In an appearance on CBS’s “Face the Nation” yesterday, Secretary of State John Kerry seemed to suggest that Syrian President Bashar al-Assad has a role to play in any negotiations to end the Syrian civil war. According to the New York Times, Kerry said “We are working very hard with other interested parties to see if we can reignite a diplomatic outcome … We have to negotiate in the end.” When pressed if that meant negotiating with Assad, Mr. Kerry said, “if he is ready to have a serious negotiation about the implementation of Geneva I, of course.” While accepting that President Assad should take part in any negotiations would mark a major shift in U.S. policy in the conflict, U.S. officials quickly asserted that Kerry’s comments indicated no such thing.
President Assad quickly dismissed Kerry’s remarks, the Associated Press notes. In an interview with Iranian TV, he said any “talk about the future of the Syrian president is for Syrian people alone," and added that remarks like Kerry’s from the international community are mere "bubbles that disappear after some time."
Syria’s neighbor Turkey, which has long demanded Assad’s removal as an integral part of any end to the civil war, criticized Kerry’s remarks even more harshly. According to Al Jazeera, Turkish Foreign Minister Mevlut Cavusoglu asked "You are going to have what [kind of] negotiations with a regime that has killed over 200,000 people and has used chemical weapons?"
Amid new claims by Kurdish forces that ISIS has employed crude chlorine gas attacks, the Iraqi government offensive on Tikrit has been put on hold, Reuters reports. Officials are calling for more airstrikes on the city, where ISIS militants still hold the city’s central districts; airstrikes by the U.S.-led coalition have been conspicuously absent in the Iraqi assault, which has been stalled for four days. Elsewhere, Kurdish forces advanced in the villages of Wahda, Saada, and Khalid in the north near Kirkuk.
At the Daily Beast, Nancy Youssef describes the U.S. strategy toward the Tikrit offensive as “a triumph of hope over experience.” If the Shiite militias and Iranian advisers decide to exact retribution on the Sunni population in Tikrit, which many fear they will, she writes, the United States has no way of stopping them. And in what may be a troubling sign, the AP reports that dozens of fighters from the radical Shiite cleric Muqtada al Sadr’s militia group have left Baghdad to join the offensive in Tikrit. Previously, al Sadr had agreed to remove his militia as a “show of goodwill” after his forces faced renewed accusations of battlefield atrocities.
McClatchy notes that the United Nations is preparing for a massive outflow of refugees from both Aleppo, where ISIS may be preparing to launch an assault, and Mosul, the presumptive focal point of coalition efforts to push ISIS out of Iraq. According to U.N. officials, the Aleppo assault could force 500,000 people from their homes, and an attempt to reclaim Mosul could displace 1.5 million.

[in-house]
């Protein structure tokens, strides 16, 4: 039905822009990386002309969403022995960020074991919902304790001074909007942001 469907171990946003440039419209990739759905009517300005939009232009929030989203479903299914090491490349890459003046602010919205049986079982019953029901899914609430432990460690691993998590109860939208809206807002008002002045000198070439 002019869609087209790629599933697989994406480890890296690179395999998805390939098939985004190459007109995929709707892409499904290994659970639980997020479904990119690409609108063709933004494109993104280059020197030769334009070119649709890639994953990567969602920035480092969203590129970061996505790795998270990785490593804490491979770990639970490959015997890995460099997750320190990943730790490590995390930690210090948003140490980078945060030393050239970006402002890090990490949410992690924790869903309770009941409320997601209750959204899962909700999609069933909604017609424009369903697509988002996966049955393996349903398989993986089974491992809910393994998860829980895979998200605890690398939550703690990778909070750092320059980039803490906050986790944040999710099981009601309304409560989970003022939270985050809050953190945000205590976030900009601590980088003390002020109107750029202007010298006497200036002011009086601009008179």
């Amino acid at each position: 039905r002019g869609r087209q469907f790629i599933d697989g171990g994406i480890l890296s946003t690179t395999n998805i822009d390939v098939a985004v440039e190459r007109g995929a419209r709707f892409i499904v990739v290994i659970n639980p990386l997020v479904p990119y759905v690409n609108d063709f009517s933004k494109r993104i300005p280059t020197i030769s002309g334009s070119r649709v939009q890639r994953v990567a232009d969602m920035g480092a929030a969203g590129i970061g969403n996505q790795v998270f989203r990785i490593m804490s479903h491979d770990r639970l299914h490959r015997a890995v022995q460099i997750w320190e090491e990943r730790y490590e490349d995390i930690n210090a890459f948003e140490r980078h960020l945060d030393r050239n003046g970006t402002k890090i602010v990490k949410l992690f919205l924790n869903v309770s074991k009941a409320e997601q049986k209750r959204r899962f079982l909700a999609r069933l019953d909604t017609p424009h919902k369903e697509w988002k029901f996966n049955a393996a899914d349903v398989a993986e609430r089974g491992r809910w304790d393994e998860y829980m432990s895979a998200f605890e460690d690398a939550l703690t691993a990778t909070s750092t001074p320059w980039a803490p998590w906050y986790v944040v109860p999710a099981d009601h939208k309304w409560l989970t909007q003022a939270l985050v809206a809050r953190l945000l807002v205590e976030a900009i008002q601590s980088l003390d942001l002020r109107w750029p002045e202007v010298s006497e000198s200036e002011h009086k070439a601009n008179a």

Yet, as the conflict continues to push locals out of their homes, the influx of foreign fighters into ISIS-held areas continues. The Guardian reveals that three British teenagers were stopped in Istanbul while trying to cross the Turkish border into Syria to join ISIS. The three men were sent back to the United Kingdom on Saturday, where they were arrested on suspicion of planning terrorist attacks.
In parallel with the U.S.-led campaign of airstrikes against ISIS, the United States has also conducted a series of attacks against the Khorasan group, an al Qaeda offshoot operating in Syria. The AP notes that, while the U.S. military has hit as many as 17 Khorasan targets, intelligence analysts disagree about how successful these attacks have been. According to some U.S. officials, the military claims the attacks have lowered the group’s capacity to strike the West, while segments of the intelligence community warn that its capacities remain largely undiminished.
ISIS-affiliated militants claimed responsibility for the bombing of a police checkpoint in Libya’s capital city of Tripoli, Reuters reports. The bombing, which wounded five police officers, was accompanied by another attack in Misrata. Though the Libyan Islamic State group did not immediately claim the attack, it targeted a militant group currently fighting Islamic State militants in the Libyan city of Sirte.
In Yemen, Houthi rebels have released Yemen’s prime minister, who had been under house arrest for nearly two months. After his release, Reuters reveals, Prime Minister Khaled Bahah wrote that the move was a sign of goodwill by the Houthis, who hope it will help propel talks on a political transition in Yemen.
Suicide bombers struck two Christian churches during Sunday services yesterday in Lahore, Pakistan, the Times reports. At least 15 people were killed in the bombings, which hit both a Catholic and a Protestant church in one of the largest Christian neighborhoods in the country. Angry crowds formed following the attack and reportedly lynched two suspected accomplices while preventing police from entering the area. Dawn reports that violent demonstrations across Punjab province have left at least one protester dead.
The terrorist attack came on the heels of a Pakistani announcement that it had reached a new frontier in its ongoing fight against militants. According to the Washington Post, Pakistan’s military announced that it had successfully tested its own armed drone and will begin deploying these vehicles to attack terrorist groups. The Post adds that this development will drive other countries to continue developing similar technologies.
According to Afghan officials, Afghan security forces killed 10 militants claiming to be affiliated with Afghanistan’s Islamic State group in Helmand province on Sunday. Reuters explains that the operation comes amid a number of reports of Taliban fighters joining the new extremist group. Fears that a significant U.S. withdrawal of troops from Afghanistan may allow the group to flourish, among other things, may be forcing the Obama administration to abandon its current withdrawal plan. Instead, during a visit by the Afghan president next week, President Obama may announce plans for a more gradual drawdown of troops in the country, U.S. officials say. The AP has more.